This photography fundamentals article aims to answer the following questions: What does ISO in photography mean, and how do ISO camera settings affect how we capture photos?
ISO is one of the most misunderstood concepts in digital photography. If you think ISO is an abbreviation for “International Standards Organization” or that it is part of the exposure triangle, then you definitely need to read this article from beginning to end!
What is ISO in Photography Mean?
To put the myth to rest once and for all, ISO is not an acronym for the “International Standards Organization.”
Here is the quote from the International Organization for Standardization website:
Because ‘International Organization for Standardization’ would have different acronyms in different languages (IOS in English, OIN in French for Organisation internationale de normalisation), our founders decided to give it the short form ISO. ISO is derived from the Greek isos, meaning equal. Whatever the country, whatever the language, we are always ISO.
It is helpful to look at film cameras to understand what ISO means in the world of digital cameras.
ISO in Film Photography
The film cameras record light onto a film emulsion that photographers need to physically load into the camera.
Each roll of film has a film sensitivity rating that is expressed as a number
ISO 100, ISO 200, ISO 400, ISO 800, ISO 1600, and so on
Each number represents the sensitivity of the film to light. Lower ISO numbers mean that the film is not as sensitive to light, and higher numbers mean that the film is more sensitive to light.
The plastic emulsion of camera film is coated in delicate light-sensitive layers of silver halide crystals. Film emulsion that is rated as “highly sensitive to light” has layers of crystals that are coarser and larger. The larger grains allow the emulsion to record light more quickly. Likewise, film emulsion that is rated as having a lower sensitivity to light has a finer film grain.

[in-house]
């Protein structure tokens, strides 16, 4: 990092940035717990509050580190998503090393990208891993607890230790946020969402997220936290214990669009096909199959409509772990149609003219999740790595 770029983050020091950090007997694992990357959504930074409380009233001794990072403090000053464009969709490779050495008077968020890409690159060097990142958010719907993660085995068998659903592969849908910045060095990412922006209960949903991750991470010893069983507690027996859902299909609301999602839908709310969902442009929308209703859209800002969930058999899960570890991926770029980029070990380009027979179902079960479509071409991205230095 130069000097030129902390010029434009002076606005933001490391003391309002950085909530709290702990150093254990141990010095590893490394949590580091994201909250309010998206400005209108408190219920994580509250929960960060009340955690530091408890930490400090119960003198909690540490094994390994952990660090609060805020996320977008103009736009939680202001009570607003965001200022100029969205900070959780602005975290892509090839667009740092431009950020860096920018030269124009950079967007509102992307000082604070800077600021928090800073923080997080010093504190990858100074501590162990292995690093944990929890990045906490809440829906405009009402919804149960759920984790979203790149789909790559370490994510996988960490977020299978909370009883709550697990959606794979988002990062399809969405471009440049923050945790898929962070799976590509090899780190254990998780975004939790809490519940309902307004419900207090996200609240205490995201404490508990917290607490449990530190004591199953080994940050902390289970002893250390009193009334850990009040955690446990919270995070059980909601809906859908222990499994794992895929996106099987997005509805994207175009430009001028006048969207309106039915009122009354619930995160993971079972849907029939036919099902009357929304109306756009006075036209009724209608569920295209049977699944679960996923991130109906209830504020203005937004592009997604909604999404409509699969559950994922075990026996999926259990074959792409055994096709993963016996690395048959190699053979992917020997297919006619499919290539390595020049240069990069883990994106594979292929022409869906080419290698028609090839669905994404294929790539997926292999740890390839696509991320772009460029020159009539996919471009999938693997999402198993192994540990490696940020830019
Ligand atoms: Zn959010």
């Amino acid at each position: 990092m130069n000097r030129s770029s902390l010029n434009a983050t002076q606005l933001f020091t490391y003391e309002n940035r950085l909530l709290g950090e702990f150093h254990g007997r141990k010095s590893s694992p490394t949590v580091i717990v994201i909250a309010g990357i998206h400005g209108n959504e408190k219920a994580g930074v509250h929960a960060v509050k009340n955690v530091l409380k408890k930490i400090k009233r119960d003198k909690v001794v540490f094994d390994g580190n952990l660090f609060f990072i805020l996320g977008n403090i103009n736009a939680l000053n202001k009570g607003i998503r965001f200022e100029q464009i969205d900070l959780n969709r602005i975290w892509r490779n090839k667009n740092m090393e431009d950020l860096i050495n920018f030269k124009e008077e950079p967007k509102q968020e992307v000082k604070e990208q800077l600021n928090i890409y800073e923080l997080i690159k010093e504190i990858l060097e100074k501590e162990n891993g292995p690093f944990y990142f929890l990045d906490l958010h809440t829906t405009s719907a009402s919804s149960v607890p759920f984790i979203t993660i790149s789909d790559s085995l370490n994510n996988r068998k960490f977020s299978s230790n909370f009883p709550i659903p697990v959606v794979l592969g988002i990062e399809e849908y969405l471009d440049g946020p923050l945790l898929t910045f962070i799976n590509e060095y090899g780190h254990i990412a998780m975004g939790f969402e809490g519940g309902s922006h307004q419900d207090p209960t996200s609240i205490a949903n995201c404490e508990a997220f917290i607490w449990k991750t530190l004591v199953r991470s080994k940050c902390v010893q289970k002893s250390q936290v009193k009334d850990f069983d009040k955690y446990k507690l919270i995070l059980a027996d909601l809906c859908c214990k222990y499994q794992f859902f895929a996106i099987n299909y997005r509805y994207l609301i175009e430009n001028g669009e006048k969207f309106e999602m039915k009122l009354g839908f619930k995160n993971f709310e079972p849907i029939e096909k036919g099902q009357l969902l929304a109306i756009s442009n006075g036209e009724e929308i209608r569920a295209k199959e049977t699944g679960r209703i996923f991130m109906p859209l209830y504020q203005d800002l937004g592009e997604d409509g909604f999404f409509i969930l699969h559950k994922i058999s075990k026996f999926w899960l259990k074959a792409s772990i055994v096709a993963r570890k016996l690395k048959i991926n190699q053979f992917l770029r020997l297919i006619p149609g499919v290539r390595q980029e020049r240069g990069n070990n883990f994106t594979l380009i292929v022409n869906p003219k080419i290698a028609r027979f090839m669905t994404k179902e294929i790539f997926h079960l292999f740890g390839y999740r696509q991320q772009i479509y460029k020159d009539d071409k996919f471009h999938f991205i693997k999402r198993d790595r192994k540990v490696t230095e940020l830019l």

Related: How To Make Photos Look Like Film In Lightroom
The increase in size and coarseness of the film’s silver halide crystals results in an increase in the light sensitivity and the ISO speed (another term used in film). It results in pictures with more grains and lesser saturation, detail, and dynamic range.
ISO in Digital Photography
ISO speed, as a term, progressed to digital photography even though there is no such thing as “sensor sensitivity.”
ISO in digital photography means something completely different – applied gain.
Gain signifies the increase in the image’s brightness after capture.
Let me explain.
The camera sensors consist of tiny units known as pixels. When we read the specifications of a camera, it may say that it has a 20 Mpix sensor, which means that it contains 20 million tiny units or pixels.
Related: Glossy vs Matte: Understanding the Difference
When we press the shutter and light hits the sensor, every pixel measures light intensity by counting the number of photons reaching the pixel. The charge of the photons changes the voltage in each pixel; the voltage values are recorded by the camera. The RAW data is a collection of recorded voltage values from all 20 million pixels. The amplification of the signal happens after the data is collected by applying the gain.
For example, when you set the ISO to a value of 200, the camera still records the image at a base ISO of 100. When the image is recorded, the gain is applied to boost the brightness by a factor of two.
The ISO increase occurs at the cost of details, sharpness, and dynamic range. This part of ISO remains constant in both film and digital photography because increasing the ISO has always come at a cost.
Another major difference between the digital and film worlds, when shooting at higher ISO values, is the grain and noise. Film photography has grain; digital photography has noise. While the film has grain in the highlights, digital has noise in the shadows. One of the major aspects determining how we expose an image in the digital world is ETTR.
ETTR (Expose to the Right) vs ETTL (Expose to the Left)
ETTR refers to “Expose to the Right,” and ETTL refers to “Expose to the Left.” ETTR means slightly overexposing the image, and ETTL means slightly underexposing the image.
ETTR is a digital phenomenon because, at higher ISO, digital noise occurs in the shadows and not in the highlights. The goal is slightly overexpose the image to reduce, minimize, or eliminate the noise factor in the shadows. The final exposure adjustments happen during the post-processing.
The image was exposed to the LEFT. The sky is well exposed, but the shadow areas are underexposed.
The image was exposed to the RIGHT. The shadow areas are well exposed, but the sky is overexposed but not “clipped.”